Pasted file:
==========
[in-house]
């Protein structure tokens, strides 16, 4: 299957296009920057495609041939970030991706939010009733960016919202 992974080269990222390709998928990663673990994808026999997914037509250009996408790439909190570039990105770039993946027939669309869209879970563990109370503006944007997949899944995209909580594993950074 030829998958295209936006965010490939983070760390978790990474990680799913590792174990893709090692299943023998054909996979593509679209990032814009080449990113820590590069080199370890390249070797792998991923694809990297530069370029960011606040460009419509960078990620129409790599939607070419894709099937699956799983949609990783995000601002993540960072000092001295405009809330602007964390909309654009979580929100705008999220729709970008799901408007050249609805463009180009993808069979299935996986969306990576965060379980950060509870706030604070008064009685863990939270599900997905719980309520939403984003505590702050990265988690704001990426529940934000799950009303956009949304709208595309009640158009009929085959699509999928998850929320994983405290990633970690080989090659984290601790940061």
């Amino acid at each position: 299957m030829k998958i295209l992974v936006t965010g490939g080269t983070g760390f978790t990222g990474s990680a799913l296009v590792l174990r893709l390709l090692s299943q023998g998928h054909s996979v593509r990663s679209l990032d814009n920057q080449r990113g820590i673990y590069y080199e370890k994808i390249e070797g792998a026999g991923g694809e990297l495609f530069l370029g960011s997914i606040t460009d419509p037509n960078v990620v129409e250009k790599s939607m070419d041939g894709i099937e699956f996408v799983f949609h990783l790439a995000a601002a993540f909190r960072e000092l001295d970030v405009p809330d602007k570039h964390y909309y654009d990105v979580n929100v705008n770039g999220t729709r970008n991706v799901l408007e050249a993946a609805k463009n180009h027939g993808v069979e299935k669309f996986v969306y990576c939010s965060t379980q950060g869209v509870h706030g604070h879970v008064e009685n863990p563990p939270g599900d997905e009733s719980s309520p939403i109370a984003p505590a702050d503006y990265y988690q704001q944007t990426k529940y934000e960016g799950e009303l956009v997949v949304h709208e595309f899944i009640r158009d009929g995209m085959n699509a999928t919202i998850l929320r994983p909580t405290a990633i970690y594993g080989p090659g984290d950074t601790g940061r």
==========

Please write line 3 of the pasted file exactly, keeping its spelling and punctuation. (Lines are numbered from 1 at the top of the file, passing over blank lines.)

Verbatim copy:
């Amino acid at each position: 299957m030829k998958i295209l992974v936006t965010g490939g080269t983070g760390f978790t990222g990474s990680a799913l296009v590792l174990r893709l390709l090692s299943q023998g998928h054909s996979v593509r990663s679209l990032d814009n920057q080449r990113g820590i673990y590069y080199e370890k994808i390249e070797g792998a026999g991923g694809e990297l495609f530069l370029g960011s997914i606040t460009d419509p037509n960078v990620v129409e250009k790599s939607m070419d041939g894709i099937e699956f996408v799983f949609h990783l790439a995000a601002a993540f909190r960072e000092l001295d970030v405009p809330d602007k570039h964390y909309y654009d990105v979580n929100v705008n770039g999220t729709r970008n991706v799901l408007e050249a993946a609805k463009n180009h027939g993808v069979e299935k669309f996986v969306y990576c939010s965060t379980q950060g869209v509870h706030g604070h879970v008064e009685n863990p563990p939270g599900d997905e009733s719980s309520p939403i109370a984003p505590a702050d503006y990265y988690q704001q944007t990426k529940y934000e960016g799950e009303l956009v997949v949304h709208e595309f899944i009640r158009d009929g995209m085959n699509a999928t919202i998850l929320r994983p909580t405290a990633i970690y594993g080989p090659g984290d950074t601790g940061r």